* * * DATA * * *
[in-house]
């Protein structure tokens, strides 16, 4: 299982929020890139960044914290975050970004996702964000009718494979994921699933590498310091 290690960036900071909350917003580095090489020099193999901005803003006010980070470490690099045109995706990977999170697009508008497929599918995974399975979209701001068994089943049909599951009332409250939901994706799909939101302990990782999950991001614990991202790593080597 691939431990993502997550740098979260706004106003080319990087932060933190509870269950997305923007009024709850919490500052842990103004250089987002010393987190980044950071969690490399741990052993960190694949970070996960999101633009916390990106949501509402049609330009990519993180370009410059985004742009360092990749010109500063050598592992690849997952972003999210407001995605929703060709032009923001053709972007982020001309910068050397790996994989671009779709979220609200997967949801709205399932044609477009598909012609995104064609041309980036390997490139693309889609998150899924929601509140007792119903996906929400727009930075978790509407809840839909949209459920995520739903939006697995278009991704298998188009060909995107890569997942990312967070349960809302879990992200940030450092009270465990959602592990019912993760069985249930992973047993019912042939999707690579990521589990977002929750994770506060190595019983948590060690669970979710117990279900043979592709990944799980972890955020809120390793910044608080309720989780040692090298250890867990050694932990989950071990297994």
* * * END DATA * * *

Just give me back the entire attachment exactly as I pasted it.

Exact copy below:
[in-house]
């Protein structure tokens, strides 16, 4: 299982929020890139960044914290975050970004996702964000009718494979994921699933590498310091 290690960036900071909350917003580095090489020099193999901005803003006010980070470490690099045109995706990977999170697009508008497929599918995974399975979209701001068994089943049909599951009332409250939901994706799909939101302990990782999950991001614990991202790593080597 691939431990993502997550740098979260706004106003080319990087932060933190509870269950997305923007009024709850919490500052842990103004250089987002010393987190980044950071969690490399741990052993960190694949970070996960999101633009916390990106949501509402049609330009990519993180370009410059985004742009360092990749010109500063050598592992690849997952972003999210407001995605929703060709032009923001053709972007982020001309910068050397790996994989671009779709979220609200997967949801709205399932044609477009598909012609995104064609041309980036390997490139693309889609998150899924929601509140007792119903996906929400727009930075978790509407809840839909949209459920995520739903939006697995278009991704298998188009060909995107890569997942990312967070349960809302879990992200940030450092009270465990959602592990019912993760069985249930992973047993019912042939999707690579990521589990977002929750994770506060190595019983948590060690669970979710117990279900043979592709990944799980972890955020809120390793910044608080309720989780040692090298250890867990050694932990989950071990297994």